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Explain what a study of Saint Mark's Gospel can tell Christians about the nature of Discipleship

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Introduction

Explain what a study of Saint Mark's Gospel can tell Christians about the nature of Discipleship The word disciple is derived from the Latin "discipulusi" meaning pupil or learner. In Mark's gospel we hear of the disciples of the Pharisees and the followers of John the Baptist being known as disciples. Although Jesus is not 'officially' recognised as a teacher he was popularly known as a teacher (11:21) and his associates were known as disciples. The word could be used to describe all those who responded to his message but it generally applies to a select 12 named in 3:16-19, who were all called personally by Jesus. This is very significant, because 12 is the Jewish number of perfection. These 12 were not, as one may expect 'model citizens', or even senior members of the church. To be a disciple then meant an exclusive loyalty to Jesus and readiness to put Jesus first whatever the cost. He chose the disciples in order to train them to share in his work of preaching and healing, and to eventually carry on his mission after he had departed. ...read more.

Middle

Jesus brought the disciples together and he sent them out two by two. He gave authority over evil spirits and told them strictly to bring nothing with them on their journey except a stick - no bread, beggar's bag, money. To wear sandals and not even to carry an extra shirt. This signifies the urgency of the mission. It must have been a very daunting task for the disciples. The mission Jesus was sending them on would have been very exerting on them - both emotionally and physically. With no good roads or public transport and with the size of the area to cover travel would have been difficult. Jesus tried to help them by teaming them up and giving them a companion along the way. Jesus also gave them instructions that if they were not welcomed in a place to: "Leave it and shake the dust off your feet" (6:11) This would be a warning to the people. Jesus also told his disciples: "Anyone who leaves home or brothers or sisters or mother or father or children or fields for me and for the Gospel, will receive much more in this present age." ...read more.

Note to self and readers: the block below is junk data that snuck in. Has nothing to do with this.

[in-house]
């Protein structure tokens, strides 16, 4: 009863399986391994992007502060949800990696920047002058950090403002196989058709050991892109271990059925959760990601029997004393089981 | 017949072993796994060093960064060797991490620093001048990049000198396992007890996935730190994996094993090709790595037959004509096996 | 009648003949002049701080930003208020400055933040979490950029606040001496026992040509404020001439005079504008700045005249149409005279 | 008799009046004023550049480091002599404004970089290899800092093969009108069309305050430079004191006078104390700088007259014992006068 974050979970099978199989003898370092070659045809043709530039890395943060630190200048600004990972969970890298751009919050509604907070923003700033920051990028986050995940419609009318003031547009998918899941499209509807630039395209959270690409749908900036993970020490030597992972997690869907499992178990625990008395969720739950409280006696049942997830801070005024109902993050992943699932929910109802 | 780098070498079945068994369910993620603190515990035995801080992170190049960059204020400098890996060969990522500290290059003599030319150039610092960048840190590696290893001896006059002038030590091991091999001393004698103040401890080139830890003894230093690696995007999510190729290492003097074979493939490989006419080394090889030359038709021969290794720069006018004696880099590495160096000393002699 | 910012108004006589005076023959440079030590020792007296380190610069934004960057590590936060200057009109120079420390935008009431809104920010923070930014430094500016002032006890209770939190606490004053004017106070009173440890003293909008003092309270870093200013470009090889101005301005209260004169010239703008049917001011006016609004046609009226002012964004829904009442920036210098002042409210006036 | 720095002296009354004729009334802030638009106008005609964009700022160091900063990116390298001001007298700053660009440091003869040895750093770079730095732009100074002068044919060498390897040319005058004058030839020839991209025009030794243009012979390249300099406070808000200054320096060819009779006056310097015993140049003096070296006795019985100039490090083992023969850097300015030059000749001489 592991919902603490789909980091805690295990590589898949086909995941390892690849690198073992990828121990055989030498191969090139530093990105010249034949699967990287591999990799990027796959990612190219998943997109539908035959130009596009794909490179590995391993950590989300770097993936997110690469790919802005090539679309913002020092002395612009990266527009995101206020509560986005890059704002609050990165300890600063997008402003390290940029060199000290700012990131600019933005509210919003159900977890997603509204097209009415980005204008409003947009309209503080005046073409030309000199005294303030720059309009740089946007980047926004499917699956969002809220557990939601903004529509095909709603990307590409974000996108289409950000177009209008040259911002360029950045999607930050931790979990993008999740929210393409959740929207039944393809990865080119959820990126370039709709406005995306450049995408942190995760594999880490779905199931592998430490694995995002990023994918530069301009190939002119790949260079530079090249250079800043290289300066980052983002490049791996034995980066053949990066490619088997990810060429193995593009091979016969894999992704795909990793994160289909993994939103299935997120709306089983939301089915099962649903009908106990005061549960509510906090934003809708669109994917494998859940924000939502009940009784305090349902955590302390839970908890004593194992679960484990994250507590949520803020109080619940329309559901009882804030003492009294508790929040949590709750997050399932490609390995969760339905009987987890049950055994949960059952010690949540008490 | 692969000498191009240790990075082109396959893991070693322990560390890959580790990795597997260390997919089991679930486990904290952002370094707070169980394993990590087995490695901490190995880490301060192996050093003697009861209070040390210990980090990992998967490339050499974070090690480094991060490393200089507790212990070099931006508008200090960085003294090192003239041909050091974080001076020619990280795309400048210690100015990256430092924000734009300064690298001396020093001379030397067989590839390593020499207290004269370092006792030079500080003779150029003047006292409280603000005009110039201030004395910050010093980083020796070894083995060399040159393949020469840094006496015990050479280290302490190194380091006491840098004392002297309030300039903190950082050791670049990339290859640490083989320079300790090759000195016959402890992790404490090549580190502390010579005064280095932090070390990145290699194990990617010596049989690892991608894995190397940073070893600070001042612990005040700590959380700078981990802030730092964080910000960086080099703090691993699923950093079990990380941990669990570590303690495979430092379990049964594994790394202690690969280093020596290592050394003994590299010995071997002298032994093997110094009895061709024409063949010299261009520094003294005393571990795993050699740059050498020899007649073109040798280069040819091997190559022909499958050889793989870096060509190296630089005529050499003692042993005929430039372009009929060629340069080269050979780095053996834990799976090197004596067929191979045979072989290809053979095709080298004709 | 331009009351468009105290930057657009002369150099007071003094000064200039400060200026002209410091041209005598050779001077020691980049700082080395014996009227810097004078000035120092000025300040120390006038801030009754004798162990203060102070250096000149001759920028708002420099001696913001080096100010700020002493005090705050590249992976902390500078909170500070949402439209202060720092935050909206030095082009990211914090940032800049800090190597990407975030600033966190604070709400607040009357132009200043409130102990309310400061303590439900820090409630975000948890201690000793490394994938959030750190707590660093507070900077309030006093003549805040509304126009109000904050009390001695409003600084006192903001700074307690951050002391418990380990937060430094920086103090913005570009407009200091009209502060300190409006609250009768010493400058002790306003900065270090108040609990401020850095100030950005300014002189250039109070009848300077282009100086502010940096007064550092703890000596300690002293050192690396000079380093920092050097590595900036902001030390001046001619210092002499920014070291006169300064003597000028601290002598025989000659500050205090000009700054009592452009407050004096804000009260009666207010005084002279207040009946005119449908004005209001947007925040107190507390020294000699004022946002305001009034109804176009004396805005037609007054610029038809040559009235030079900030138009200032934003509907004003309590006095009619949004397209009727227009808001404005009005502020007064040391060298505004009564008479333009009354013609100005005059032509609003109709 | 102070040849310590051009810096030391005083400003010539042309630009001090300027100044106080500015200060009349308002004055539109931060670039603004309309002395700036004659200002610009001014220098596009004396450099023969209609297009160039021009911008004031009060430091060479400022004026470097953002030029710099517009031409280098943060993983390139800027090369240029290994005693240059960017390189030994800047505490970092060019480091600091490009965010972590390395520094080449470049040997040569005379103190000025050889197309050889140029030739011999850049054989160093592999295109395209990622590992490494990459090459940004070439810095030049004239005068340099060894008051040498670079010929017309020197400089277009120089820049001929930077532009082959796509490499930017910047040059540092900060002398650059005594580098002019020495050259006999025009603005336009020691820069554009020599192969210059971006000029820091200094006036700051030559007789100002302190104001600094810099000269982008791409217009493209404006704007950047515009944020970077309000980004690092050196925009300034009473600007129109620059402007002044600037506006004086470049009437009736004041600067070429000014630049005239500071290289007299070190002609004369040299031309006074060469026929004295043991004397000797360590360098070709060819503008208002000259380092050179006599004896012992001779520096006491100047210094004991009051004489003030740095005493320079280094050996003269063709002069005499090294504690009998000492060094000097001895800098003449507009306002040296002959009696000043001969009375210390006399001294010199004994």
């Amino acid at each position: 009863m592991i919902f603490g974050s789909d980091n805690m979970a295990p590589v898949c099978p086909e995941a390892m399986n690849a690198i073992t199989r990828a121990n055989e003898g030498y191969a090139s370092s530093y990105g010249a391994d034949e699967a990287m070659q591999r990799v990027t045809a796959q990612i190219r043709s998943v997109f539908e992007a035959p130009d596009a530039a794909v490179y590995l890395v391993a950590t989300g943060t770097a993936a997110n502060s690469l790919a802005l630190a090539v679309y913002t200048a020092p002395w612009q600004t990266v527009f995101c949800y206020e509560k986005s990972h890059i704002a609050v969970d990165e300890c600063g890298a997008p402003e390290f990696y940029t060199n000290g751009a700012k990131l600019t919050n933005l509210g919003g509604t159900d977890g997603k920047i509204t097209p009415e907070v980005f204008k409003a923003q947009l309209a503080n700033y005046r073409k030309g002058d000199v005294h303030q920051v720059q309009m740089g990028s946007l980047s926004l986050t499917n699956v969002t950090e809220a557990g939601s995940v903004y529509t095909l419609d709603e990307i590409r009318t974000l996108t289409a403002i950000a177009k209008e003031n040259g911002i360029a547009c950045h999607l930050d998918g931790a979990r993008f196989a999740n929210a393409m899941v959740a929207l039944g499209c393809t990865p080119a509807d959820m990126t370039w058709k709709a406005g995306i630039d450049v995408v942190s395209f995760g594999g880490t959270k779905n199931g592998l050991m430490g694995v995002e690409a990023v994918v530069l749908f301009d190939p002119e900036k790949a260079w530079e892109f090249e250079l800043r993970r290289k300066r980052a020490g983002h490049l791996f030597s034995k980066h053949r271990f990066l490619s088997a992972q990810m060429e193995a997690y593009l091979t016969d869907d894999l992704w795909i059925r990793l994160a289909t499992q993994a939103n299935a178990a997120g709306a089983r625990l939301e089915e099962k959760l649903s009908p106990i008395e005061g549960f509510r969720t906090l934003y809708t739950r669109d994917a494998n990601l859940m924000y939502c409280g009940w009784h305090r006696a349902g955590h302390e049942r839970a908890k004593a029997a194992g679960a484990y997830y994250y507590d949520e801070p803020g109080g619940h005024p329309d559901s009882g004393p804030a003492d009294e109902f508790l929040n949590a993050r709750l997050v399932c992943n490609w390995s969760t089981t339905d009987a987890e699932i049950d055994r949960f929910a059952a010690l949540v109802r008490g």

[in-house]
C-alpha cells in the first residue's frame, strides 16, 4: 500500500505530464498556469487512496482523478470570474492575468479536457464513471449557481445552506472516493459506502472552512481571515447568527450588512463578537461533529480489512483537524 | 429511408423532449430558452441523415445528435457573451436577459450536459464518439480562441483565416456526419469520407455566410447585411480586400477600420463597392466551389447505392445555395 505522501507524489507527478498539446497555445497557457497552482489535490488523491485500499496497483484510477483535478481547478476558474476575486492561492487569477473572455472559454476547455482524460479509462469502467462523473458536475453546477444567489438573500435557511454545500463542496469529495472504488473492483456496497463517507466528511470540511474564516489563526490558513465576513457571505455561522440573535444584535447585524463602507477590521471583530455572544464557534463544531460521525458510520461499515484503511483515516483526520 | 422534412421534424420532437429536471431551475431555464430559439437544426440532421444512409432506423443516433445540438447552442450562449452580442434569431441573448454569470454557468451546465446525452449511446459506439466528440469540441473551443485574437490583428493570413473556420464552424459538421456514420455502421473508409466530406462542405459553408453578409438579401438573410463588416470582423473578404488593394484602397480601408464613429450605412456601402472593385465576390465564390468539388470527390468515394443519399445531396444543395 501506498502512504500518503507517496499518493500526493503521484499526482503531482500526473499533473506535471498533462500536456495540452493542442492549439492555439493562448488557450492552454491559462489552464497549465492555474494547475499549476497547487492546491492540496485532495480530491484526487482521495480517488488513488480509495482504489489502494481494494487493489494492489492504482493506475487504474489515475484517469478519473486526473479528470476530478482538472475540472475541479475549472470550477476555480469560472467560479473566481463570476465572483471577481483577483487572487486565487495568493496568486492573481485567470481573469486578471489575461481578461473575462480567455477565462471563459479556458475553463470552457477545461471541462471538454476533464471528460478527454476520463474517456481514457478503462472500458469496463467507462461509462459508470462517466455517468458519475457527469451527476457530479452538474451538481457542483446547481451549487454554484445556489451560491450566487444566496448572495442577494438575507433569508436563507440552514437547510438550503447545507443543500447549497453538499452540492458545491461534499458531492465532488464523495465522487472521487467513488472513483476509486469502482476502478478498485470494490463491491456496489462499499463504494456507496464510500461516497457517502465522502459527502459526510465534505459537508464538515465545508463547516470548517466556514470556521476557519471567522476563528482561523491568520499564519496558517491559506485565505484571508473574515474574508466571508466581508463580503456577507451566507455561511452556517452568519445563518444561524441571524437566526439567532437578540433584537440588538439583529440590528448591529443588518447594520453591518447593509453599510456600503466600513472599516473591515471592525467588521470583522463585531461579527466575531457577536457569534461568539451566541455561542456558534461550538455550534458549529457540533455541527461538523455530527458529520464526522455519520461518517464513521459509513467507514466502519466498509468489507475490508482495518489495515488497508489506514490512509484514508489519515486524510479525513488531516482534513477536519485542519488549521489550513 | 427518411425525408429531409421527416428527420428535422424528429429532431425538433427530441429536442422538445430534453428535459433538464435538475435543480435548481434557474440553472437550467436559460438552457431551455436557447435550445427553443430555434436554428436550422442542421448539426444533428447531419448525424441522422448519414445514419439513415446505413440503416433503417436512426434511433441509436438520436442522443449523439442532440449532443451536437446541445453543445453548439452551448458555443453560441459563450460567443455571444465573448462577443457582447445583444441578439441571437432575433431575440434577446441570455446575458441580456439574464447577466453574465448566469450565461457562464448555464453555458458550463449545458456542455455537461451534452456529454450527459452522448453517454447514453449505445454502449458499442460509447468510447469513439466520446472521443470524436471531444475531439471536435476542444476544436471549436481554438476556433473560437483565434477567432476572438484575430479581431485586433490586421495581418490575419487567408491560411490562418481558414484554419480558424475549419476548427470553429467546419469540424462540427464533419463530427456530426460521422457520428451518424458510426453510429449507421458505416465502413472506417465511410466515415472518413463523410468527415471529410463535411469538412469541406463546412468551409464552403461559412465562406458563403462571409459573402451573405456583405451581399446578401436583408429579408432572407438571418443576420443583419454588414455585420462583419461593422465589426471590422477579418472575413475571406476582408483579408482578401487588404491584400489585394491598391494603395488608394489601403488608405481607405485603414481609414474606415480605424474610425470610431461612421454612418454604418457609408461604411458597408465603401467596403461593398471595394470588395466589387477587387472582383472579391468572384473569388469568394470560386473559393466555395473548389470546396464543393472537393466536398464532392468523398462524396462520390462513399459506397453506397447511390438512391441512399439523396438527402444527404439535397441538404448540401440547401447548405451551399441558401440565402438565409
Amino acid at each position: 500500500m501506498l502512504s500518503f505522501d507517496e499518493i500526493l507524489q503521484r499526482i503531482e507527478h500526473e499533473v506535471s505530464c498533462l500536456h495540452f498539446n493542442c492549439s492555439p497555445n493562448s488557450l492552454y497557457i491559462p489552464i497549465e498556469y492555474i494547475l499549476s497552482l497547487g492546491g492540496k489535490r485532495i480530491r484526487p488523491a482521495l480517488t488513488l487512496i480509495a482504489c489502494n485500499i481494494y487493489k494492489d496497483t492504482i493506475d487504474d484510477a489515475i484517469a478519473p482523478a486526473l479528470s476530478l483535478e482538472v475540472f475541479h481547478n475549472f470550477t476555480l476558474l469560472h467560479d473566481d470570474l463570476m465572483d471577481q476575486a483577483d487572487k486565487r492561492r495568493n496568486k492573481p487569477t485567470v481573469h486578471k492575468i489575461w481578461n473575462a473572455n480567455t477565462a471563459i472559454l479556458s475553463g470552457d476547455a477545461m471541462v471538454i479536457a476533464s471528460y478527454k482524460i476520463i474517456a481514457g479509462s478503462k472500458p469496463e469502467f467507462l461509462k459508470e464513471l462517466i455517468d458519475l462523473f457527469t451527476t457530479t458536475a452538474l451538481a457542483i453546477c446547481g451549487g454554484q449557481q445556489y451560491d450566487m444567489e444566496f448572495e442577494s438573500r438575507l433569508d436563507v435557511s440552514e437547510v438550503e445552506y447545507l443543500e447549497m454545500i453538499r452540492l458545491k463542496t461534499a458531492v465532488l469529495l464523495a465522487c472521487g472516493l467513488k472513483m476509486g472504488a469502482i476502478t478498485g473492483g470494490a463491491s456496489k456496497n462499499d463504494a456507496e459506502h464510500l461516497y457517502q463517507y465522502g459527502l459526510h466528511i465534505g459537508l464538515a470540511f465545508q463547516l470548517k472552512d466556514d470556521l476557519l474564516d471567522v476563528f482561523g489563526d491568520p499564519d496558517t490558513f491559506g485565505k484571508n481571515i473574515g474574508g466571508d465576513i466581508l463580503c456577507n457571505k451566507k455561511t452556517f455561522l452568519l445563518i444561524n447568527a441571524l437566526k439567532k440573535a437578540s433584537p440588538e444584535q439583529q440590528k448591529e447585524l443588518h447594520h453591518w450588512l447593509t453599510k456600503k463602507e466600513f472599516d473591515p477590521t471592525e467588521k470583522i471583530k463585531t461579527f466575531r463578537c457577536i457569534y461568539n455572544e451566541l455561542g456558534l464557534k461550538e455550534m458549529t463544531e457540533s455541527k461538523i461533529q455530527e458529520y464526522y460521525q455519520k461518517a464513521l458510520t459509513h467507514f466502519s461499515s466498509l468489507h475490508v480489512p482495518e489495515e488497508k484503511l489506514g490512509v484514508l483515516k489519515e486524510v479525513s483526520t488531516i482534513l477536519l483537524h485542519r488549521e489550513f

Conclusion

On many occasions the disciples failed to realise exactly who Jesus was and what his job as "Messiah" actually involved, because the word Messiah at that time was seen as a military power who would free the Jews from Roman rule by force. As their time together elapsed the disciples began to recognise his role as a "Suffering Messiah". James and John failed to recognise Jesus as this when they asked him for 'prime' seats in heaven, and in the story of The Calming of the Storm the disciples failed to recognise Jesus as being "all-powerful", when they thought they were all going to drown. In the garden of Gethsemane three of Jesus' closest disciples let him down when they fell asleep when he told them to: "Stay here and keep watch." (14:32) Then once after Jesus was arrested all the disciples ran away in far that they too would be arrested. Then Peter failed Jesus when he denied knowing him in the courtyard of the High Priest's house. The commission shows us that Jesus forgave his disciples for failing him. He wanted his disciples to continue spreading the Good News and to: "Go throughout the whole world and preach the Gospel to all mankind." (16:15) ...read more.

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